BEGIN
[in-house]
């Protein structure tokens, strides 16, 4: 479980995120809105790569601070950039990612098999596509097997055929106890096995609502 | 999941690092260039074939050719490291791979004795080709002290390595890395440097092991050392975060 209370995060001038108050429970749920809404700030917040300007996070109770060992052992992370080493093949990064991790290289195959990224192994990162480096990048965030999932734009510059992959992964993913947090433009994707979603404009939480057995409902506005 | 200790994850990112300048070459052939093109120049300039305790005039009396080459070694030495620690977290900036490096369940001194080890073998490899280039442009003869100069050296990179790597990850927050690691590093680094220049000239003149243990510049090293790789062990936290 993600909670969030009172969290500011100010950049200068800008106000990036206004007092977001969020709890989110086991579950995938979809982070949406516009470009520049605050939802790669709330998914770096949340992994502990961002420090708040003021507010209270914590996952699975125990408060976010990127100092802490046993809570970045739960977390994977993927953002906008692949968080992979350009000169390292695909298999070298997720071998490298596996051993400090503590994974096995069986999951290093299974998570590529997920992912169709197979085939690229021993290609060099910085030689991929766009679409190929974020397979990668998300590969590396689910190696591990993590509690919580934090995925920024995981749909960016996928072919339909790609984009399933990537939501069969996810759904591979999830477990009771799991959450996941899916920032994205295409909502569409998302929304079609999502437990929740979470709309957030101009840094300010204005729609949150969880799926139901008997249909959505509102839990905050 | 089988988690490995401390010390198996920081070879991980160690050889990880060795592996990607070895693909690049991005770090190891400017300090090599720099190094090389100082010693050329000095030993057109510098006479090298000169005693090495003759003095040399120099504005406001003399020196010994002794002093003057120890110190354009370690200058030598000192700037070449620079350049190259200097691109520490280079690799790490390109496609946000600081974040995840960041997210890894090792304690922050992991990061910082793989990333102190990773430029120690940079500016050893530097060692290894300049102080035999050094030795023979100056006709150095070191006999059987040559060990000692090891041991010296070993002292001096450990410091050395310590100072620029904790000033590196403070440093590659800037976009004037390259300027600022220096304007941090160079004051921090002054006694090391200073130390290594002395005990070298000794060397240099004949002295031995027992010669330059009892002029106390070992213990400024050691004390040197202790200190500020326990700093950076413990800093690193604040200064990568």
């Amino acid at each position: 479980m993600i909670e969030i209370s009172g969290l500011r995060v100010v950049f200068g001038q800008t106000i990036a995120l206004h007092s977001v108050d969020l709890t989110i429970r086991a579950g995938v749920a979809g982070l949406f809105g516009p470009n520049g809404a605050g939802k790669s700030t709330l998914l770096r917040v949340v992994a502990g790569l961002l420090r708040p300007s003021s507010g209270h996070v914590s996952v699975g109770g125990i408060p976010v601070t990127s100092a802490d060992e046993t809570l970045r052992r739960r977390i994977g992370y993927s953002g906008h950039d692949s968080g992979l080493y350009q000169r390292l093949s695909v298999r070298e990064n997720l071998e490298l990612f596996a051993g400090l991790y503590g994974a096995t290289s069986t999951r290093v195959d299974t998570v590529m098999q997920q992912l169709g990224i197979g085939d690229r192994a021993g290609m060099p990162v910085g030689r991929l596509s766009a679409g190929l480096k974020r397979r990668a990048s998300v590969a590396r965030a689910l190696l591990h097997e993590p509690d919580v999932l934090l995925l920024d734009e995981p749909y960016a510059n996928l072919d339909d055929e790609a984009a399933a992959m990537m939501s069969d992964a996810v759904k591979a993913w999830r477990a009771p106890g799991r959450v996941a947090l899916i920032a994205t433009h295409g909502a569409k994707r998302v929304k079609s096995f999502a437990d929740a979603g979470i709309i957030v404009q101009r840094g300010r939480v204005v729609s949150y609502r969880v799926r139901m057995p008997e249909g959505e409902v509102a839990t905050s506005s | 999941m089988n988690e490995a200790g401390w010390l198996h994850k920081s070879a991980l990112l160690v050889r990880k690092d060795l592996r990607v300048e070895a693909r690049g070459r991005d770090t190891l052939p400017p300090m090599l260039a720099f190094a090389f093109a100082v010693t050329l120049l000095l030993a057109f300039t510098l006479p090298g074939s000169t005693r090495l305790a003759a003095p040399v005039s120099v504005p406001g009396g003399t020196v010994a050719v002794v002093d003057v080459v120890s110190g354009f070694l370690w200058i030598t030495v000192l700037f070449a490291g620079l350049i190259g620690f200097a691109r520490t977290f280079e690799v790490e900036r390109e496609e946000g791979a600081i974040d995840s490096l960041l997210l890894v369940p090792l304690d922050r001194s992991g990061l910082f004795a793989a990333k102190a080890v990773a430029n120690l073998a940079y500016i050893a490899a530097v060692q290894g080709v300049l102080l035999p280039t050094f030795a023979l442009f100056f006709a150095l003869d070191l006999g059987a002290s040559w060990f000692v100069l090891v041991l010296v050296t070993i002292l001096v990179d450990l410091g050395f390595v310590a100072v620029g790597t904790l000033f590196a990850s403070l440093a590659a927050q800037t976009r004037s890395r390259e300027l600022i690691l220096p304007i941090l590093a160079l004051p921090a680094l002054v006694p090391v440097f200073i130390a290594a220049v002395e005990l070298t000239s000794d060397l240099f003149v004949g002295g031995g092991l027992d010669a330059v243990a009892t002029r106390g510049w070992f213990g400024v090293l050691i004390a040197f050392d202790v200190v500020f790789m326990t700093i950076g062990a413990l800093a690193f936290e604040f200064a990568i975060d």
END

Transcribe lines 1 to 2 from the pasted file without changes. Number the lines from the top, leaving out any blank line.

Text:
[in-house]
């Protein structure tokens, strides 16, 4: 479980995120809105790569601070950039990612098999596509097997055929106890096995609502 | 999941690092260039074939050719490291791979004795080709002290390595890395440097092991050392975060 209370995060001038108050429970749920809404700030917040300007996070109770060992052992992370080493093949990064991790290289195959990224192994990162480096990048965030999932734009510059992959992964993913947090433009994707979603404009939480057995409902506005 | 200790994850990112300048070459052939093109120049300039305790005039009396080459070694030495620690977290900036490096369940001194080890073998490899280039442009003869100069050296990179790597990850927050690691590093680094220049000239003149243990510049090293790789062990936290 993600909670969030009172969290500011100010950049200068800008106000990036206004007092977001969020709890989110086991579950995938979809982070949406516009470009520049605050939802790669709330998914770096949340992994502990961002420090708040003021507010209270914590996952699975125990408060976010990127100092802490046993809570970045739960977390994977993927953002906008692949968080992979350009000169390292695909298999070298997720071998490298596996051993400090503590994974096995069986999951290093299974998570590529997920992912169709197979085939690229021993290609060099910085030689991929766009679409190929974020397979990668998300590969590396689910190696591990993590509690919580934090995925920024995981749909960016996928072919339909790609984009399933990537939501069969996810759904591979999830477990009771799991959450996941899916920032994205295409909502569409998302929304079609999502437990929740979470709309957030101009840094300010204005729609949150969880799926139901008997249909959505509102839990905050 | 089988988690490995401390010390198996920081070879991980160690050889990880060795592996990607070895693909690049991005770090190891400017300090090599720099190094090389100082010693050329000095030993057109510098006479090298000169005693090495003759003095040399120099504005406001003399020196010994002794002093003057120890110190354009370690200058030598000192700037070449620079350049190259200097691109520490280079690799790490390109496609946000600081974040995840960041997210890894090792304690922050992991990061910082793989990333102190990773430029120690940079500016050893530097060692290894300049102080035999050094030795023979100056006709150095070191006999059987040559060990000692090891041991010296070993002292001096450990410091050395310590100072620029904790000033590196403070440093590659800037976009004037390259300027600022220096304007941090160079004051921090002054006694090391200073130390290594002395005990070298000794060397240099004949002295031995027992010669330059009892002029106390070992213990400024050691004390040197202790200190500020326990700093950076413990800093690193604040200064990568």